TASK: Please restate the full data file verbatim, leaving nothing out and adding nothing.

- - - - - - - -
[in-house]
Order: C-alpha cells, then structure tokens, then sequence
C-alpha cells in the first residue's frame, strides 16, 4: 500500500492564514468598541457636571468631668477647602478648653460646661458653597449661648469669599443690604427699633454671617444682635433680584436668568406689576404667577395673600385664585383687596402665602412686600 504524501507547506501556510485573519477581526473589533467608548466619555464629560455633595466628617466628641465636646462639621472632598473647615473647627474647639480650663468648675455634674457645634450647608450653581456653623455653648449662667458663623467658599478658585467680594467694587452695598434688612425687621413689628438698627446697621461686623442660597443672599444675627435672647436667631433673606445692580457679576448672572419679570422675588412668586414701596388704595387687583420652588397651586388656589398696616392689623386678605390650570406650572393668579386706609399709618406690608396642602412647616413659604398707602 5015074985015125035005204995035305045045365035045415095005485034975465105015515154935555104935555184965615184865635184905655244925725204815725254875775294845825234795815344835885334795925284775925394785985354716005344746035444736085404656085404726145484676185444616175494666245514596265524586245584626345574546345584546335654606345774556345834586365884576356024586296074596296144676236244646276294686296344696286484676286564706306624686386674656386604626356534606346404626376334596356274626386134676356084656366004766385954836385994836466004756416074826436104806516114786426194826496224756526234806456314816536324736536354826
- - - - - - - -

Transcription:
[in-house]
Order: C-alpha cells, then structure tokens, then sequence
C-alpha cells in the first residue's frame, strides 16, 4: 500500500492564514468598541457636571468631668477647602478648653460646661458653597449661648469669599443690604427699633454671617444682635433680584436668568406689576404667577395673600385664585383687596402665602412686600 504524501507547506501556510485573519477581526473589533467608548466619555464629560455633595466628617466628641465636646462639621472632598473647615473647627474647639480650663468648675455634674457645634450647608450653581456653623455653648449662667458663623467658599478658585467680594467694587452695598434688612425687621413689628438698627446697621461686623442660597443672599444675627435672647436667631433673606445692580457679576448672572419679570422675588412668586414701596388704595387687583420652588397651586388656589398696616392689623386678605390650570406650572393668579386706609399709618406690608396642602412647616413659604398707602 5015074985015125035005204995035305045045365035045415095005485034975465105015515154935555104935555184965615184865635184905655244925725204815725254875775294845825234795815344835885334795925284775925394785985354716005344746035444736085404656085404726145484676185444616175494666245514596265524586245584626345574546345584546335654606345774556345834586365884576356024586296074596296144676236244646276294686296344696286484676286564706306624686386674656386604626356534606346404626376334596356274626386134676356084656366004766385954836385994836466004756416074826436104806516114786426194826496224756526234806456314816536324736536354826